My friends have a farm, of sorts, just outside Ithaca, NY.
My friends have a farm, of sorts, just outside Ithaca, NY. They have a lovely house with acres of property, two goats, a handful of ducks, chickens, cats, a chinchilla, and a wonderful, rambunctious dog named Molly. The problem with the above scenario, is that they have two roosters who do not get along. At. All.
So last weekend, as we we're playing nerdy board games, the problem of the roosters came up. Roosters are good for a few things- keeping the hens in line (just kidding), making more chickens, waking you up in the morning (is that a good thing?), and soup. We discussed how one of the roosters didn't have much longer, and what was going to happen to him. My friends, farmers though they wanted to be, had never actually killed any of their animals, or anyone else's animals. So I offered to help. They are mostly vegetarian but eat humanely and sustainably raised meat. This rooster was destined for greatness.
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I have a little experience killing chickens. And after a YouTube refresher (short notice, no friendly farmers nearby), we went outside to round-up the rooster. He was beautiful, with blue and burgundy feathers, a black copper maran. And a fat and heavy bird. We sat with him for a while, and I thanked him for what he had given us thus far.
We stuck him upside down in an altered traffic cone, let him settle, and went from there. The process of killing, de-feathering, and gutting was an extended one for the inexperienced. It was easier for me since I had no emotional or any attachment to the bird. I was simply there as a guide, and for moral support for the sympathetic humans. As he began to look less like animal, and more like dinner, our biological fascination with anatomy took over. There was a certain matter-of-factness to it all as we continued separating out the edible from the inedible.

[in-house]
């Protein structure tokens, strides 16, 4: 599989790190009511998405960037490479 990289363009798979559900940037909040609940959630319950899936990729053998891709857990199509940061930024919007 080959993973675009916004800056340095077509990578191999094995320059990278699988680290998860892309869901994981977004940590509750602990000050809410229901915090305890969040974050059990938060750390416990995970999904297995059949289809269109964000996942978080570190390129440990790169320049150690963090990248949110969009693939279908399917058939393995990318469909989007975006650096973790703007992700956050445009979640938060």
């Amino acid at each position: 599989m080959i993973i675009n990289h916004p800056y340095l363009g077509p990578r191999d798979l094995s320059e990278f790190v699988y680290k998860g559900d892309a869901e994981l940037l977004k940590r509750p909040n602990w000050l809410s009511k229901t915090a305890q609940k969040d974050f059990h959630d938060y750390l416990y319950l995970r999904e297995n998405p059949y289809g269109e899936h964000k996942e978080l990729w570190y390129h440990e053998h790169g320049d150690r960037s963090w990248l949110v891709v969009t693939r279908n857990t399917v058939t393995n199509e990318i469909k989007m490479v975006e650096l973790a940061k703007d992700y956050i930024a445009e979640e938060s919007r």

But it wasn't easy by any means. There's a cold callousness to death within a harsh reality. Facing mortality makes me more appreciative of every moment of my day. The experience reminded me of how appreciative I am of the food I eat. How it nourishes me and empowers me to share my passion. How it connects me to my community and something beyond myself. How it brings people together to share conversations about equality and access, conservation and consumption, local and global.
So, thanks rooster. For reminding me of all these good things and giving me a little taste of what is yet to come.
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Posted in Organic Products Post Date 04/06/2017